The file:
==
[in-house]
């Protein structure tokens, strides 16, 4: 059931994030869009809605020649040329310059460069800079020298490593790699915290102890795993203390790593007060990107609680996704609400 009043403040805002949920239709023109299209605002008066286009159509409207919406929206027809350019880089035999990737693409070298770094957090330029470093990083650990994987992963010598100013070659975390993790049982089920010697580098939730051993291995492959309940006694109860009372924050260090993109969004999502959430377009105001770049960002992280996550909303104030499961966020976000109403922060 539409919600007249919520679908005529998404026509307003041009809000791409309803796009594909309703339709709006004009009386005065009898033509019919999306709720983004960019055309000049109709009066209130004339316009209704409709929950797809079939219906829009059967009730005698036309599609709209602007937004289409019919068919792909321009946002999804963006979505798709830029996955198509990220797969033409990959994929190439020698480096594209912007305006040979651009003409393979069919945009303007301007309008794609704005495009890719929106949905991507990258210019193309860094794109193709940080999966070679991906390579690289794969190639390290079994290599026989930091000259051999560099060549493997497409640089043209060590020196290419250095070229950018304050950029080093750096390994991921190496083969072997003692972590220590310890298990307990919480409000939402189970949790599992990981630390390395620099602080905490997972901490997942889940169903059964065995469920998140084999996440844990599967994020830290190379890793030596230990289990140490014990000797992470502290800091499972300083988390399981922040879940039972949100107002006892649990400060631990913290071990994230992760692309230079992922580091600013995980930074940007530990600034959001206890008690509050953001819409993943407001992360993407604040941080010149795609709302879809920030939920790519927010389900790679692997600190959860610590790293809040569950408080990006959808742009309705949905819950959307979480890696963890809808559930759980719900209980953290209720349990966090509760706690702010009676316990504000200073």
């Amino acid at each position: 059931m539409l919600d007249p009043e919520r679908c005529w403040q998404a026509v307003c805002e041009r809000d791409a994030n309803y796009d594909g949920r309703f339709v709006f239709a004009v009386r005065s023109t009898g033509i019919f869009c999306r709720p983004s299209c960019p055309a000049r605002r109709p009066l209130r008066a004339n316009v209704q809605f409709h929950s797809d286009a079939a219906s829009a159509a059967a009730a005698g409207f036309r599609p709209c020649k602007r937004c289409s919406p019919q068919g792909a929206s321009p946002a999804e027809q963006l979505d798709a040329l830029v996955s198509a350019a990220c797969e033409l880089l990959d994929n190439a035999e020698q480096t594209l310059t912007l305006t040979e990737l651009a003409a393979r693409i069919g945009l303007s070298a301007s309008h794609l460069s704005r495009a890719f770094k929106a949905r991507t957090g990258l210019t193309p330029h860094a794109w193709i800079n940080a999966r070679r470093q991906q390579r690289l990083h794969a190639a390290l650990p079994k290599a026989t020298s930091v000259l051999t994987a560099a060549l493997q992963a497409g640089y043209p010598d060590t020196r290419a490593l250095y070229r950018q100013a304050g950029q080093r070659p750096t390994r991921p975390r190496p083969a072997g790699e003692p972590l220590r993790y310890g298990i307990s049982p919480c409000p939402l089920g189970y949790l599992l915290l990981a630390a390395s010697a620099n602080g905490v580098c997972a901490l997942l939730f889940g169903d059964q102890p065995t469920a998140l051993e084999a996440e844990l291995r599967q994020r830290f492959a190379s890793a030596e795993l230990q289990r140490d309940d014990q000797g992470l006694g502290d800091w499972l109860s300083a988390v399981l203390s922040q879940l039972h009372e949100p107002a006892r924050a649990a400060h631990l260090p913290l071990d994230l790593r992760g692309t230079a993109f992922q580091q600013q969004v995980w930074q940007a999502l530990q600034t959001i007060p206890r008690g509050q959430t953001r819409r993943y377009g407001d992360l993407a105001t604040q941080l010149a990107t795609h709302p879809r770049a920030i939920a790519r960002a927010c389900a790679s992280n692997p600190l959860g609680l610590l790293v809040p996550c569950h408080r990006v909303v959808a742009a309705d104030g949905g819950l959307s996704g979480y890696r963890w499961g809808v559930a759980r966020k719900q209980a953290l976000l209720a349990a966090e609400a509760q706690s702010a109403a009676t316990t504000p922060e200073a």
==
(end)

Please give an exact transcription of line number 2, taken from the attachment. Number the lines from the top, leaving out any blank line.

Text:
């Protein structure tokens, strides 16, 4: 059931994030869009809605020649040329310059460069800079020298490593790699915290102890795993203390790593007060990107609680996704609400 009043403040805002949920239709023109299209605002008066286009159509409207919406929206027809350019880089035999990737693409070298770094957090330029470093990083650990994987992963010598100013070659975390993790049982089920010697580098939730051993291995492959309940006694109860009372924050260090993109969004999502959430377009105001770049960002992280996550909303104030499961966020976000109403922060 539409919600007249919520679908005529998404026509307003041009809000791409309803796009594909309703339709709006004009009386005065009898033509019919999306709720983004960019055309000049109709009066209130004339316009209704409709929950797809079939219906829009059967009730005698036309599609709209602007937004289409019919068919792909321009946002999804963006979505798709830029996955198509990220797969033409990959994929190439020698480096594209912007305006040979651009003409393979069919945009303007301007309008794609704005495009890719929106949905991507990258210019193309860094794109193709940080999966070679991906390579690289794969190639390290079994290599026989930091000259051999560099060549493997497409640089043209060590020196290419250095070229950018304050950029080093750096390994991921190496083969072997003692972590220590310890298990307990919480409000939402189970949790599992990981630390390395620099602080905490997972901490997942889940169903059964065995469920998140084999996440844990599967994020830290190379890793030596230990289990140490014990000797992470502290800091499972300083988390399981922040879940039972949100107002006892649990400060631990913290071990994230992760692309230079992922580091600013995980930074940007530990600034959001206890008690509050953001819409993943407001992360993407604040941080010149795609709302879809920030939920790519927010389900790679692997600190959860610590790293809040569950408080990006959808742009309705949905819950959307979480890696963890809808559930759980719900209980953290209720349990966090509760706690702010009676316990504000200073």